Design and evaluation of a computed tomography (CT)-compatible needle insertion device using an electromagnetic tracking system and CT images

Navid Shahriari, Edsko E.G. Hekman, Matthijs Oudkerk, Sarthak Misra

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12 Citations (Scopus)
17 Downloads (Pure)

Abstract

Purpose Percutaneous needle insertion procedures are commonly used for diagnostic and therapeutic purposes. Although current technology allows accurate localization of lesions, they cannot yet be precisely targeted. Lung cancer is the most common cause of cancer-related death, and early detection reduces the mortality rate. Therefore, suspicious lesions are tested for diagnosis by performing needle biopsy. Methods In this paper, we have presented a novel computed tomography (CT)-compatible needle insertion device (NID). The NID is used to steer a flexible needle (ϕ0.55mm ϕ0.55mm) with a bevel at the tip in biological tissue. CT images and an electromagnetic (EM) tracking system are used in two separate scenarios to track the needle tip in three-dimensional space during the procedure. Our system uses a control algorithm to steer the needle through a combination of insertion and minimal number of rotations. Results Noise analysis of CT images has demonstrated the compatibility of the device. The results for three experimental cases (case 1: open-loop control, case 2: closed-loop control using EM tracking system and case 3: closed-loop control using CT images) are presented. Each experimental case is performed five times, and average targeting errors are 2.86±1.14 2.86±1.14, 1.11±0.14 1.11±0.14 and 1.94 0.63mm 1.94±0.63mm for case 1, case 2 and case 3, respectively. Conclusions The achieved results show that our device is CT-compatible and it is able to steer a bevel-tipped needle toward a target. We are able to use intermittent CT images and EM tracking data to control the needle path in a closed-loop manner. These results are promising and suggest that it is possible to accurately target the lesions in real clinical procedures in the future.
Original languageEnglish
Pages (from-to)1845-1852
Number of pages8
JournalInternational journal of computer assisted radiology and surgery
Volume10
Issue number11
DOIs
Publication statusPublished - 2015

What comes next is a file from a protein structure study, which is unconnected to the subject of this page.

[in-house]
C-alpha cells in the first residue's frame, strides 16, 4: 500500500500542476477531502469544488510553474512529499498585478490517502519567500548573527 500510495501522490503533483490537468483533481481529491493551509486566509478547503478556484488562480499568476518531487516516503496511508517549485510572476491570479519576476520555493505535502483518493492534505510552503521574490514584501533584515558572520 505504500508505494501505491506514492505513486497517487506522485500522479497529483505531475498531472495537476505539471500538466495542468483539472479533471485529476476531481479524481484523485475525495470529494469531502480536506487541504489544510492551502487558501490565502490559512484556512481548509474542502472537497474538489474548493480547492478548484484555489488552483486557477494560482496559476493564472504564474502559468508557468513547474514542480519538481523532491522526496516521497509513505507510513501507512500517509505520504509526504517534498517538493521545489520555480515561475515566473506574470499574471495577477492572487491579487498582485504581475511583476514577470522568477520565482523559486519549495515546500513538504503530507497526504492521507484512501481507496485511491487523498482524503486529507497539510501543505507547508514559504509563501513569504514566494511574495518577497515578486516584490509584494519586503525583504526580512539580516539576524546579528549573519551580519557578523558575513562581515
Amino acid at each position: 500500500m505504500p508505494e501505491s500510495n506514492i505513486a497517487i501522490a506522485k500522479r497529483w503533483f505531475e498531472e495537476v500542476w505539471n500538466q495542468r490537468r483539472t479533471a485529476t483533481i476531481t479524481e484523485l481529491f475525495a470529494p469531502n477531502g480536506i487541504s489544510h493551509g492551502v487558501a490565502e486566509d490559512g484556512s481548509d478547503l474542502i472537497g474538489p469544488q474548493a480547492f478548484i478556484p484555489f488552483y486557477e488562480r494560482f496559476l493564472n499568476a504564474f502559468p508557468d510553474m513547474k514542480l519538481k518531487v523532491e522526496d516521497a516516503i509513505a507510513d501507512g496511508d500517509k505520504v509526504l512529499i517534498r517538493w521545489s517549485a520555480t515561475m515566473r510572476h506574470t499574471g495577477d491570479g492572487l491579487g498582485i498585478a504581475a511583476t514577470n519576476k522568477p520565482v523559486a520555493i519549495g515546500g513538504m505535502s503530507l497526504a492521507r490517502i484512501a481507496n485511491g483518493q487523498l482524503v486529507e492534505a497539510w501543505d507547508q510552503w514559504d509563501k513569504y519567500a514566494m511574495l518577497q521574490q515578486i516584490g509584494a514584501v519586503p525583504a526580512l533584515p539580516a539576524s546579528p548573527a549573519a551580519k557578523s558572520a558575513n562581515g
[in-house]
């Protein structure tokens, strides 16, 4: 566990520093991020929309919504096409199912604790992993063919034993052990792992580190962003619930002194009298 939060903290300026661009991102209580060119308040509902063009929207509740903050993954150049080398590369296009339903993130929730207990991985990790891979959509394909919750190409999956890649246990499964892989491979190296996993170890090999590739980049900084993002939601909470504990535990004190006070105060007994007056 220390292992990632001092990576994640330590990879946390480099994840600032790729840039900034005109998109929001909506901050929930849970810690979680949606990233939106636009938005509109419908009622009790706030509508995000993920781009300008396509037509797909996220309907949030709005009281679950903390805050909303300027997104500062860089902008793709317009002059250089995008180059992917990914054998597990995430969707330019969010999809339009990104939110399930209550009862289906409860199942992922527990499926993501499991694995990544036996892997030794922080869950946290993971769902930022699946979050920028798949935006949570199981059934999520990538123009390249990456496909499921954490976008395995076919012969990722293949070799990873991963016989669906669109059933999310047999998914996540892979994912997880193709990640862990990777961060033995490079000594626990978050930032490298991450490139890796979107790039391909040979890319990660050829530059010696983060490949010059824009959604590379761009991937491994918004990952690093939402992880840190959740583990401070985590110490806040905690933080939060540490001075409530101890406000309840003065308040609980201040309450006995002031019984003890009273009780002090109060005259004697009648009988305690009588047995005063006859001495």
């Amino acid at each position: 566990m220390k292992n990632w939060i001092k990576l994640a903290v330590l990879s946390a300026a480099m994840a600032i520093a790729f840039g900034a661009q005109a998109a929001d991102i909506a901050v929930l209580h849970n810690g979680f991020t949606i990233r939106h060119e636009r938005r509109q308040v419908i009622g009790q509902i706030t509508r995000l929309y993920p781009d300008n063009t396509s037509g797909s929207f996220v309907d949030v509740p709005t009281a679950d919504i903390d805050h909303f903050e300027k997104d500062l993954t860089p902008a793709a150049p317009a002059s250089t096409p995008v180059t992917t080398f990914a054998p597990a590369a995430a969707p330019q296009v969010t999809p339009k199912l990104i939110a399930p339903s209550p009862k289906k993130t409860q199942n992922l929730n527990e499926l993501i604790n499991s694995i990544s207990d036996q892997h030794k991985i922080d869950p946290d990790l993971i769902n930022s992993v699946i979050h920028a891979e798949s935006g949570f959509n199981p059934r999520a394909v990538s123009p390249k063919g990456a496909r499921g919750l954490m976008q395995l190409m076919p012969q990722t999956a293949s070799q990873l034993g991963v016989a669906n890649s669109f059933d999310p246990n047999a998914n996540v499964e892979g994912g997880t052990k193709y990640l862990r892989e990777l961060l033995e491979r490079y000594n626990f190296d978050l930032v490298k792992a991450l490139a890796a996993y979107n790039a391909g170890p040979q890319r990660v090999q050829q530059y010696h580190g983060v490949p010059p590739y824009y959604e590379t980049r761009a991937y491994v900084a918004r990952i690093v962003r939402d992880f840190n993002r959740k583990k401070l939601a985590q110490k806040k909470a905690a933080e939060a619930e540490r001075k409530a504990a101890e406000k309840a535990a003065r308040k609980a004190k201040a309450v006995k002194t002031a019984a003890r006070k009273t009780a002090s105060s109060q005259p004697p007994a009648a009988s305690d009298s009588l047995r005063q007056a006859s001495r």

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Electromagnetic Phenomena
Needles
Tomography
Equipment and Supplies
Needle Biopsy
Biopsy
Lung Neoplasms
Technology
Tissue
Mortality

Keywords

  • IR-100401
  • METIS-310639

Cite this

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title = "Design and evaluation of a computed tomography (CT)-compatible needle insertion device using an electromagnetic tracking system and CT images",
abstract = "Purpose Percutaneous needle insertion procedures are commonly used for diagnostic and therapeutic purposes. Although current technology allows accurate localization of lesions, they cannot yet be precisely targeted. Lung cancer is the most common cause of cancer-related death, and early detection reduces the mortality rate. Therefore, suspicious lesions are tested for diagnosis by performing needle biopsy. Methods In this paper, we have presented a novel computed tomography (CT)-compatible needle insertion device (NID). The NID is used to steer a flexible needle (ϕ0.55mm ϕ0.55mm) with a bevel at the tip in biological tissue. CT images and an electromagnetic (EM) tracking system are used in two separate scenarios to track the needle tip in three-dimensional space during the procedure. Our system uses a control algorithm to steer the needle through a combination of insertion and minimal number of rotations. Results Noise analysis of CT images has demonstrated the compatibility of the device. The results for three experimental cases (case 1: open-loop control, case 2: closed-loop control using EM tracking system and case 3: closed-loop control using CT images) are presented. Each experimental case is performed five times, and average targeting errors are 2.86±1.14 2.86±1.14, 1.11±0.14 1.11±0.14 and 1.94 0.63mm 1.94±0.63mm for case 1, case 2 and case 3, respectively. Conclusions The achieved results show that our device is CT-compatible and it is able to steer a bevel-tipped needle toward a target. We are able to use intermittent CT images and EM tracking data to control the needle path in a closed-loop manner. These results are promising and suggest that it is possible to accurately target the lesions in real clinical procedures in the future.",